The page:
Thursday, January 11, 2007

The Problem Is In Human Resources Not The Military

The situation of language training in the military is far more complex than this article suggests. The military has done lots of great things to train its soldiers in the different languages that are needed. The military produced hundreds of new curriculum , books, learning management systems, great content. The US Military today has all the tools that it needs to train.

The main problem that the US military has, and that any army would have for that matter, is a human resources one. There is a severe shortage of skilled language teachers , and I emphasize on teachers, who understand what the military wants and who understand how to utilize the tools that DoD has made available during the past 5 years. Academic linguists care about research more than teaching, and when they teach in a military setting they assume that you need 4 years of college to master the language. I mean, there are literally some Arabic classes out there where 3 months are spent learning the alphabet, script and a few basic words. That is a waste of time and resources!

Outside of academia there is a lack of language speakers educated in the target language country who have the skills to teach language.

So the problem in a nutshell, as I see it, is lack of skilled teachers, who are skilled in the different methods of language training, who are available to serve. that is why we see that companies like McNeill Language Services for example use native speakers whose profession was driving a cab. Nothing wrong with cab drivers, but that would be like me driving a cab (I know nothing about it).

That is why at Global Language Systems I have developed methods by which we train native speakers who were educated in the target language country (college education minimum, high scholl for some rare languages). We also use language training methods that are suitable for the needs of the military based on customizing courses down to the mission level and also make sure that they acquire the language within the shortest period of time possible. For example, it takes the US military right now about 400 hours of initial training to get a soldier to level 0+ or 1 in Iraqi Arabic. We do that within 120-160 hrs of classrom time, almost one-fourth the time the military needs.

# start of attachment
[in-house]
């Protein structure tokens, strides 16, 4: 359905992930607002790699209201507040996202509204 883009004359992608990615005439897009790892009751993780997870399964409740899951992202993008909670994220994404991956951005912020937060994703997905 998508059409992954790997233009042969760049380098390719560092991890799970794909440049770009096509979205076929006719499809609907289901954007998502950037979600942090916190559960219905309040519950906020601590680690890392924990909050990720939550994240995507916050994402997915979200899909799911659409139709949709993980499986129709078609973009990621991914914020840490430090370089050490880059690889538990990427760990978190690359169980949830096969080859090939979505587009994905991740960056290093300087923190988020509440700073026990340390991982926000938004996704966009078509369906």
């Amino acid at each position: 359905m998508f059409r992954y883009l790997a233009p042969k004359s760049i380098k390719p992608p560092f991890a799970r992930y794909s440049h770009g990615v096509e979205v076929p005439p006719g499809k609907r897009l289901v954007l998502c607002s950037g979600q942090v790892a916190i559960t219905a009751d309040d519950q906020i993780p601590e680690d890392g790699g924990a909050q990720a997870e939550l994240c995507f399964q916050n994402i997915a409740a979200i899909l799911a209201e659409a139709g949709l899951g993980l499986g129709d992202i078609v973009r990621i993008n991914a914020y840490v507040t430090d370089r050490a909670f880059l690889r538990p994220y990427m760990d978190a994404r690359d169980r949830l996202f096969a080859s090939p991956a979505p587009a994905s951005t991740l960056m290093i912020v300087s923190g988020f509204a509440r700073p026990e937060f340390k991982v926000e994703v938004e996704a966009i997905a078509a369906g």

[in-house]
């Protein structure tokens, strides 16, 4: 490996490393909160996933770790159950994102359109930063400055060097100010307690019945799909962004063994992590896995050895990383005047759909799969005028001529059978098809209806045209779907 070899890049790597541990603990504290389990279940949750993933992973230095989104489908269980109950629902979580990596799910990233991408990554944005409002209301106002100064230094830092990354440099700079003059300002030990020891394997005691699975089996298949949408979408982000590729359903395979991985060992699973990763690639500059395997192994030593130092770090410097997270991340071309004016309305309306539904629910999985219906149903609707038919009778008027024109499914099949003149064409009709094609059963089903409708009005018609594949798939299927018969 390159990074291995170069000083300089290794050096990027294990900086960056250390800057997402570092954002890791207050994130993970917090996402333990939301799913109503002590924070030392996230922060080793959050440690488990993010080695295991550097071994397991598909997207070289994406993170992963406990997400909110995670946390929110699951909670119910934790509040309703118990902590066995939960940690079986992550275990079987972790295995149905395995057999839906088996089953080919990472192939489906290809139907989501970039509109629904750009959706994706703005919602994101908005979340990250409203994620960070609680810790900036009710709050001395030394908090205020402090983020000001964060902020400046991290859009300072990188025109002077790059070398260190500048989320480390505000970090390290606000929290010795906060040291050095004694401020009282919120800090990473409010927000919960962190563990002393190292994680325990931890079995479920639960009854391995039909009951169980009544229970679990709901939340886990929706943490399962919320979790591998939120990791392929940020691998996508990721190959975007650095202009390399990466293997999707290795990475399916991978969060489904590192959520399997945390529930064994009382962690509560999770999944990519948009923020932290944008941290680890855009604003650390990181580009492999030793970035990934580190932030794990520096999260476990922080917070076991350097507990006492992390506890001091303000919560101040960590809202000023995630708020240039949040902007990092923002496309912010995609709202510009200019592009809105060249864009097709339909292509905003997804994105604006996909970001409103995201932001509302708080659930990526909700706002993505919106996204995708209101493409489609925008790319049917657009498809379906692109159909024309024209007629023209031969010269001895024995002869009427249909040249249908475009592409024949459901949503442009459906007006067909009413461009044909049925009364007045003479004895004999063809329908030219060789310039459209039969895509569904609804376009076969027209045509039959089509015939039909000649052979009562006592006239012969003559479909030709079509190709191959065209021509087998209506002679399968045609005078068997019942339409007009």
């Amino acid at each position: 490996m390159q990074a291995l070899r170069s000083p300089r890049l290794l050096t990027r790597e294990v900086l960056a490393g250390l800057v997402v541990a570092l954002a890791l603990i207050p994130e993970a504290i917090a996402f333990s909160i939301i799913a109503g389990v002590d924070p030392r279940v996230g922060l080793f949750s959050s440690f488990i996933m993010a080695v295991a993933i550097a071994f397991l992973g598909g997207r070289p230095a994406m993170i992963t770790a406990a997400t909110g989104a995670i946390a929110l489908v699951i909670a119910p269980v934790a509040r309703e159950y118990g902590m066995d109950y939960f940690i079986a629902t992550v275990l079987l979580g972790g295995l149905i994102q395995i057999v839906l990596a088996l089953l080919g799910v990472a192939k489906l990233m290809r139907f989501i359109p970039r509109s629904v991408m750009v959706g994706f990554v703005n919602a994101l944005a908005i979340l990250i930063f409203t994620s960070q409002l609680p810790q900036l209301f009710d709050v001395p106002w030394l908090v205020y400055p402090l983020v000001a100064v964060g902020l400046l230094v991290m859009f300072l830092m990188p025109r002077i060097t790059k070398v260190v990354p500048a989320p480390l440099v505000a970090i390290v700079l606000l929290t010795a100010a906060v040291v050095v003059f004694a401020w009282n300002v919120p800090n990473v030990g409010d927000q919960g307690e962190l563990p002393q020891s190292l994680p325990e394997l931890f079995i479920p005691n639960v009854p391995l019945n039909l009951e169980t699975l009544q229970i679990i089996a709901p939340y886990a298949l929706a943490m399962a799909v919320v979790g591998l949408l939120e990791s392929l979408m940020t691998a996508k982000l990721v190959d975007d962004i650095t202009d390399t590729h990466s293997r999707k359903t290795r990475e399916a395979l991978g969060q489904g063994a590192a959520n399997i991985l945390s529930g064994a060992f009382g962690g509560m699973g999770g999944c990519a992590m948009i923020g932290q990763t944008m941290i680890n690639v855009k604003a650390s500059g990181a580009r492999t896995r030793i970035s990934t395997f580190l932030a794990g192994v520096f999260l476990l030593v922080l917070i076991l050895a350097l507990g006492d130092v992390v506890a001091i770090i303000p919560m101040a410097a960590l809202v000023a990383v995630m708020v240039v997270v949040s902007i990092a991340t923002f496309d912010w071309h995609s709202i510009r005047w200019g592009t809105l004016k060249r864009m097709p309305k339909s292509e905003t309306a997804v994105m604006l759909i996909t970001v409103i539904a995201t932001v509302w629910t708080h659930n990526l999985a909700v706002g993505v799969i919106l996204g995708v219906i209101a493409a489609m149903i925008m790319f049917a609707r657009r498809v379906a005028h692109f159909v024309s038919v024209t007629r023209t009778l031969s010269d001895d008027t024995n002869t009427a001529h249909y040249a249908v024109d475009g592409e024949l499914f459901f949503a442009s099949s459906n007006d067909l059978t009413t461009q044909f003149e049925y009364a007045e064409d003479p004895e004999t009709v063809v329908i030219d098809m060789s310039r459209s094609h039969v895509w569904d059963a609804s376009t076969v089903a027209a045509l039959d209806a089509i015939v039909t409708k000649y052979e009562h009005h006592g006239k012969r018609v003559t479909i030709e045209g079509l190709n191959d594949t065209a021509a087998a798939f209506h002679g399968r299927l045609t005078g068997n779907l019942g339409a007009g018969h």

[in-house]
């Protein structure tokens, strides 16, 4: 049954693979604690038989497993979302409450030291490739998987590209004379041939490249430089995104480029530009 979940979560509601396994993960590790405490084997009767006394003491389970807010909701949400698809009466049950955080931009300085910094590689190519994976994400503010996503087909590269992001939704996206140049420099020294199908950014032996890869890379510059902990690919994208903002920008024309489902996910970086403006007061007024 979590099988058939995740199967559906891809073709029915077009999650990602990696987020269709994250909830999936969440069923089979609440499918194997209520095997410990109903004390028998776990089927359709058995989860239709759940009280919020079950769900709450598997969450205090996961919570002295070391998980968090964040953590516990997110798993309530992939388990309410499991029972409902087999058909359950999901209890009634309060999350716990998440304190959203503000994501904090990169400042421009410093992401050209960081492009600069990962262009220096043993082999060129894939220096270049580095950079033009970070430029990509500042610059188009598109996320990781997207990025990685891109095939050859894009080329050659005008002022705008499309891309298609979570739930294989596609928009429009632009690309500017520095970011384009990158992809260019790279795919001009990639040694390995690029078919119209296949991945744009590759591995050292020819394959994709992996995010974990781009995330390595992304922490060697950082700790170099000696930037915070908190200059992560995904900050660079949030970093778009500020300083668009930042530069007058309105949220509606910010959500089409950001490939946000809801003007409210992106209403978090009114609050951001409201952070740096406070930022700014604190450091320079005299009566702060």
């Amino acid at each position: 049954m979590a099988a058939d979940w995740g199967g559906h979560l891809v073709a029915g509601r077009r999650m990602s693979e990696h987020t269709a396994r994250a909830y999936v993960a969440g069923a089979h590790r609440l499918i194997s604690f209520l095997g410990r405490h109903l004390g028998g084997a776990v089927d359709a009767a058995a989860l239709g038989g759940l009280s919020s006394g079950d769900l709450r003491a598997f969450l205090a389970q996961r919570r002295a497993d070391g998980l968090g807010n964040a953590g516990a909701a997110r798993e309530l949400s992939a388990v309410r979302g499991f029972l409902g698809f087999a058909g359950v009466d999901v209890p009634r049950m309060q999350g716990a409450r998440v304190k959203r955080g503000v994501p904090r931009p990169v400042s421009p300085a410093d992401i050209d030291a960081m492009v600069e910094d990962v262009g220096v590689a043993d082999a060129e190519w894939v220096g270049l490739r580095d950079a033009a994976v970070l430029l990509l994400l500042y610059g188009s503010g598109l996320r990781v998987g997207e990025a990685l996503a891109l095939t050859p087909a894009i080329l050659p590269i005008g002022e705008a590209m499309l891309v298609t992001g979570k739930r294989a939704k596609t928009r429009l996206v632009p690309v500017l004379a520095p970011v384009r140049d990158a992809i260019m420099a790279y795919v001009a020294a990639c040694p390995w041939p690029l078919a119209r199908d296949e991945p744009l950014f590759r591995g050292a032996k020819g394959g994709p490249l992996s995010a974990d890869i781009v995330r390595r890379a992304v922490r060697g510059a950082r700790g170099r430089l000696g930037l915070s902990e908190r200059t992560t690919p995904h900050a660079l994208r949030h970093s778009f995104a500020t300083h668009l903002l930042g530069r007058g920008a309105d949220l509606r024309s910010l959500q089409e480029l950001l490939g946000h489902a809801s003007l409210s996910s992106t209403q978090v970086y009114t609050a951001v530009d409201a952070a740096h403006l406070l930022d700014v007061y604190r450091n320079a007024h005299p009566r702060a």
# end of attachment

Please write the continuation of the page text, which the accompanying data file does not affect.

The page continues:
One company like mine cannot solve the problem but what is really needed is for the DoD to start focusing on training their instructors and establish a base-line training methodology, or a template, that is applied throughout the military whether internally or by contractors. That template should focus on methods that have been proven to help students acquire language in a short amount of time. Such a template is lacking in the US military and its language schools. Teachers control the teaching methods and even the curriculum most of the time. Superb curriculum that has been developed by the DoD goes ignored.

Bottom line is, fix the human resources problem and you fix a great portion of the language training problem in the US military. I don't think that you can snp your fingers and get Arabic speakers (as Tony Snow said in his press briefing today) but I believe that the problem can be solved within a very short period if the human resources were steered in the right direction.